(The retired Navy commander points to an aberration in academia — University of Oklahoma history professor Wilfred McClay, who shares his exceptionalism belief in a 2019 book called “Land of Hope: An Invitation to the Great American Story.” Bedinger says: “There’s no book in 50 years published with that premise.”)
Another takeaway from the San Diegan’s book: “You can lose everything in life — a fire can destroy everything — but they can’t take our memories away from us and they can’t take our faith in God and … country and faith in our family and friends.”
He said he never felt abandoned.
“They will not forget,” he recalls thinking. “I will somehow get out of here, and get home and begin a life anew.”
He saw such “persistence and resistance in the face of adversity” in fellow prisoners Brace, Stockdale and McCain.
And thanks to an English-speaking Vietnamese captive, the Americans learned of the attempt to free POWs at Sơn Tây POW camp west of Hanoi. Prisoners had been moved before U.S. Army Special Forces arrived, however.
At his prison, McCain and others used a tap code to communicate with fellow Americans they couldn’t see. A still-secret code was used to let Bedinger’s family know he was OK.
“My status was missing in action, and [it] never really got firmly changed until Jim Stockdale in 1970 wrote a Christmas message home [to his wife],” Bedinger said. “On the outside of the envelope was a code deciphered by Naval Intelligence.
“She was told: ‘Lieutenant j.g. H.J. Bedinger alive and well in Hanoi, giving the commies fits,” Bedinger recalled.
The late Adm. Stockdale was criticized for revealing some of that code in his own book. So Bedinger didn’t share details.
“God forbid if we’re in another war,” he said. “Those kinds of things we’d like to keep classified so the enemy doesn’t know it.”
Bedinger didn’t have much contact with McCain when their paths diverged, but misses his role as someone who could cross the political aisle for the sake of getting things done in Washington.
“Politics today is so divisive,” he said, recounting a time when it wasn’t.
During the 1981 inauguration of Ronald Reagan, Bedinger was a military aide assigned to Nancy Reagan’s parents, pushing a wheelchair of her mother after a recent broken hip.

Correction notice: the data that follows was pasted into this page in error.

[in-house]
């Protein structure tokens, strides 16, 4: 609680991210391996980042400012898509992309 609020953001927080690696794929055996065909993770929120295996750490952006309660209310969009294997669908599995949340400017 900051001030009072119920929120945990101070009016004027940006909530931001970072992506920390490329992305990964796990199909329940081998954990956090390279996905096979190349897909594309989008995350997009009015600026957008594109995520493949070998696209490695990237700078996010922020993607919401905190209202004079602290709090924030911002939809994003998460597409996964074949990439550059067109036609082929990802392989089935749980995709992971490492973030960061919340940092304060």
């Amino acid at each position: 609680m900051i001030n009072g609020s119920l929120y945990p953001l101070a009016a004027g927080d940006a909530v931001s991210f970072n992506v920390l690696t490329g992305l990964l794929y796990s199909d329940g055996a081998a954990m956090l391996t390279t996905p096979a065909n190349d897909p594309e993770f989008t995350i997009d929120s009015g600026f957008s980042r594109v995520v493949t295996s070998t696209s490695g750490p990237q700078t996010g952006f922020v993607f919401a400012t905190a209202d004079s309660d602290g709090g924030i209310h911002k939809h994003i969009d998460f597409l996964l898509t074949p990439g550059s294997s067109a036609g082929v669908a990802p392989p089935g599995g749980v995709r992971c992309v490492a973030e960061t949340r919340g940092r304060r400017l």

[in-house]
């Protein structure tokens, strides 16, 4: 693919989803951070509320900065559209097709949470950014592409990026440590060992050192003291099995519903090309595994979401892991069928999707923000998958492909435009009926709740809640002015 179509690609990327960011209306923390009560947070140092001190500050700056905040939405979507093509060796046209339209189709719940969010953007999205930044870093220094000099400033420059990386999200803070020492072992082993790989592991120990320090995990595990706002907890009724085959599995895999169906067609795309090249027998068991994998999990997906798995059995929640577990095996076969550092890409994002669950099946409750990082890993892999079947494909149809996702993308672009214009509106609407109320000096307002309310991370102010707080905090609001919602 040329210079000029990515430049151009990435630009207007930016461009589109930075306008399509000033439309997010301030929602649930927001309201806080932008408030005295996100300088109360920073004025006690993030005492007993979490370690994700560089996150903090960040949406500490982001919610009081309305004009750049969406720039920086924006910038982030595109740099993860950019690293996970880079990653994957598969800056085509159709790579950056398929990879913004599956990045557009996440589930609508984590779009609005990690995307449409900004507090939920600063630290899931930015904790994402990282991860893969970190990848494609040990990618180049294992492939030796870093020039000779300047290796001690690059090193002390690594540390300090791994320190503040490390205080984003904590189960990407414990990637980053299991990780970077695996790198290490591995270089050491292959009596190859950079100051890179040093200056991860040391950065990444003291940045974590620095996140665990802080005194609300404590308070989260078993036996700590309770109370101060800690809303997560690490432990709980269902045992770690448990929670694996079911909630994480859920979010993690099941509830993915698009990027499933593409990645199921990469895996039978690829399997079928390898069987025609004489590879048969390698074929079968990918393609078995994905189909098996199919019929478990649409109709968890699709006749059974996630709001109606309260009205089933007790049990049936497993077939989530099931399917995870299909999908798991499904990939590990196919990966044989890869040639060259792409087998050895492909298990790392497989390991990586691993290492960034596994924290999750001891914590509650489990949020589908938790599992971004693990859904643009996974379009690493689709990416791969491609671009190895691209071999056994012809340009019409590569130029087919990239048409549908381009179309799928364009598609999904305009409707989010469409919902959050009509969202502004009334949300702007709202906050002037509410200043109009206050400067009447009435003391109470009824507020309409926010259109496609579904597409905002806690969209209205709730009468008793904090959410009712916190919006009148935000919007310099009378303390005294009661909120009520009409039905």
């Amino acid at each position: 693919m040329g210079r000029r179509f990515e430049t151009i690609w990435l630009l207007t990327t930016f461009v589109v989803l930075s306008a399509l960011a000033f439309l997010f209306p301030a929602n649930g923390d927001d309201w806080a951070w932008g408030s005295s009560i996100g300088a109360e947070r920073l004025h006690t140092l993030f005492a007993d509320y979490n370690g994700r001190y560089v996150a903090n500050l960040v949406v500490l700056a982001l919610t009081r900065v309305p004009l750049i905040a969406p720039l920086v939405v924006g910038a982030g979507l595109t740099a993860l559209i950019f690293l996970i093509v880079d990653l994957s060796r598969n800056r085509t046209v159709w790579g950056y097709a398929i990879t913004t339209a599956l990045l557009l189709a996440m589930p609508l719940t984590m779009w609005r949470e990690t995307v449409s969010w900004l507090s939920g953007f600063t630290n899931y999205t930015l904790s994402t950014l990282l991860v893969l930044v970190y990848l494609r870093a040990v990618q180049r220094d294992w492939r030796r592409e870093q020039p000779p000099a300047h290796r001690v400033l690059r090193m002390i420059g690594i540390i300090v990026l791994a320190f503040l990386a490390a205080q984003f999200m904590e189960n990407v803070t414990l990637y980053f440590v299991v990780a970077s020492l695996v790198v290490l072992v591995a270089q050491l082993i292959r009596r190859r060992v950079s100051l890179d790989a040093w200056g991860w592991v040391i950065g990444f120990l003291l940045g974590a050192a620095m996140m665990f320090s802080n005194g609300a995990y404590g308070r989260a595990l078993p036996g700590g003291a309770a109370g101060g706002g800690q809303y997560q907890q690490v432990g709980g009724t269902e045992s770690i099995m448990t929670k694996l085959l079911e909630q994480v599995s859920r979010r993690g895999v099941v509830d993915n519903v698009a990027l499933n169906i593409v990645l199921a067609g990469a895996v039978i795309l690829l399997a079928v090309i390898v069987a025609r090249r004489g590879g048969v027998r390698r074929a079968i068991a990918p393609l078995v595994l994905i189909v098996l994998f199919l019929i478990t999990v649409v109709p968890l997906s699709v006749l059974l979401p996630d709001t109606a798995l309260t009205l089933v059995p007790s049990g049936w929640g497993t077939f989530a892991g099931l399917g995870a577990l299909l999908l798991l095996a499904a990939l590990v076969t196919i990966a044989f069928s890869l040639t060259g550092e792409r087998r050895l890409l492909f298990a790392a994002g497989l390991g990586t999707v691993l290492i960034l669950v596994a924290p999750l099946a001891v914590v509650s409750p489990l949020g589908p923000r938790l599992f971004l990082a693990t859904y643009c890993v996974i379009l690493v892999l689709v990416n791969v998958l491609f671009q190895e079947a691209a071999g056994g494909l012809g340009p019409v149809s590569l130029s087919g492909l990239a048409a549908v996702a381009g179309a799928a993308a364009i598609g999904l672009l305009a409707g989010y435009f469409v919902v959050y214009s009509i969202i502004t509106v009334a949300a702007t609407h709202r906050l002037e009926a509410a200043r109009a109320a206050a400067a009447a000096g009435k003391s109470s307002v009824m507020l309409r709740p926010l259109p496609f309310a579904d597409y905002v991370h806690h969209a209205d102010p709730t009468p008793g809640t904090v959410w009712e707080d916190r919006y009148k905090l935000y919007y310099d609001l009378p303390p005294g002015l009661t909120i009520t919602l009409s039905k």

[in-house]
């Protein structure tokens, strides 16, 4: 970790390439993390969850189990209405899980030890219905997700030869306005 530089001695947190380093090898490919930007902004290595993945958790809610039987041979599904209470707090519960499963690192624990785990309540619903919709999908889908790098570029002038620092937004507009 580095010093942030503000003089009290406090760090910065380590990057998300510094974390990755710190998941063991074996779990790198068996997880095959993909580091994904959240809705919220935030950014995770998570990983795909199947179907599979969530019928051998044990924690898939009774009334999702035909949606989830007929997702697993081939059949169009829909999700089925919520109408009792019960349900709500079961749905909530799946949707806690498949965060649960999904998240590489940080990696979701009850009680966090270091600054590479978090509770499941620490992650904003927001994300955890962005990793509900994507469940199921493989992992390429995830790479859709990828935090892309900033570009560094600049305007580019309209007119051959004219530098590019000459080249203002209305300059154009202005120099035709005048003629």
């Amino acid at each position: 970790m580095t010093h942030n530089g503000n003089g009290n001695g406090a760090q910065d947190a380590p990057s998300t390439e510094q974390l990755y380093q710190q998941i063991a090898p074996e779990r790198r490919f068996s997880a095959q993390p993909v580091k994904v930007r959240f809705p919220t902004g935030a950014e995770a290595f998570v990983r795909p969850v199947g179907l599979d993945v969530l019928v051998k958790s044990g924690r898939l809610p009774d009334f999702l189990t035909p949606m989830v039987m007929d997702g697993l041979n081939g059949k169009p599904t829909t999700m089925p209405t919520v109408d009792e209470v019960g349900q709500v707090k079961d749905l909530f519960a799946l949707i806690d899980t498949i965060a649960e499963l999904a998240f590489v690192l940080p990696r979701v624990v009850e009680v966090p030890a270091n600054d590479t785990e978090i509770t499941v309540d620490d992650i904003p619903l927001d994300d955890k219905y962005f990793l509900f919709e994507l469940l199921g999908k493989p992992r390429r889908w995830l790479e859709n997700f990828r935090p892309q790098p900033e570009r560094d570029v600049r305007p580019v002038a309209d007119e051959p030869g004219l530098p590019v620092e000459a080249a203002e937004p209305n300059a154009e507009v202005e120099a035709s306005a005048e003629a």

“As the now president is coming down, he’s got [House Speaker] Tip O’Neill on one side and Barry Goldwater on the other side,” he said. “And here they come up to us, and they’re telling jokes and they’re laughing. We don’t have that today.”
Bedinger says he has no physical or emotional scars from 1,223 days at the Hanoi Hilton.
But he wishes veterans at risk of suicide had the benefits of more sophisticated vetting. He said corporate America has such tools when it tests for certain personality traits.
“By golly, you can go into an employer and you can take the same kind of test to see if you’re honest or going to cheat,” he said. “We need to put more money into the science of being able to screen people for suicide.”
He says end notes of the book “Unbroken” cites a study of POWs between World War I and Korea that showed the incidence of alcoholism and drug abuse was five times greater for survivors of Japanese camps than German ones — and the suicide rate was four times greater among the Japanese-held.
“And it never even got studied until 20 years later,” he said.
For all his commendations and corporate accomplishments, though, Bedinger says his biggest achievement came in the middle of the Atlantic — surviving a disastrous aircraft carrier landing.
He was the RIO — radar-intercept officer — when his two-man F-14 fighter had a “runaway engine.” In pulling a handle to start the ejection sequence, he made sure the nose angle was up instead of down.
“Textbook ejection,” he said of the 1979 incident, noting it was filmed by a maintenance crew member.
Years later, at a Veterans of the Year celebration, he sat at a front table not far from dignitaries including two congressmen and an undersecretary of defense.
The pilot from that F-14 episode also was in the room.
“Howie, is that you?” he cried. “That’s the guy who saved my life!”
Contributing photographer Chris Stone contributed to this report.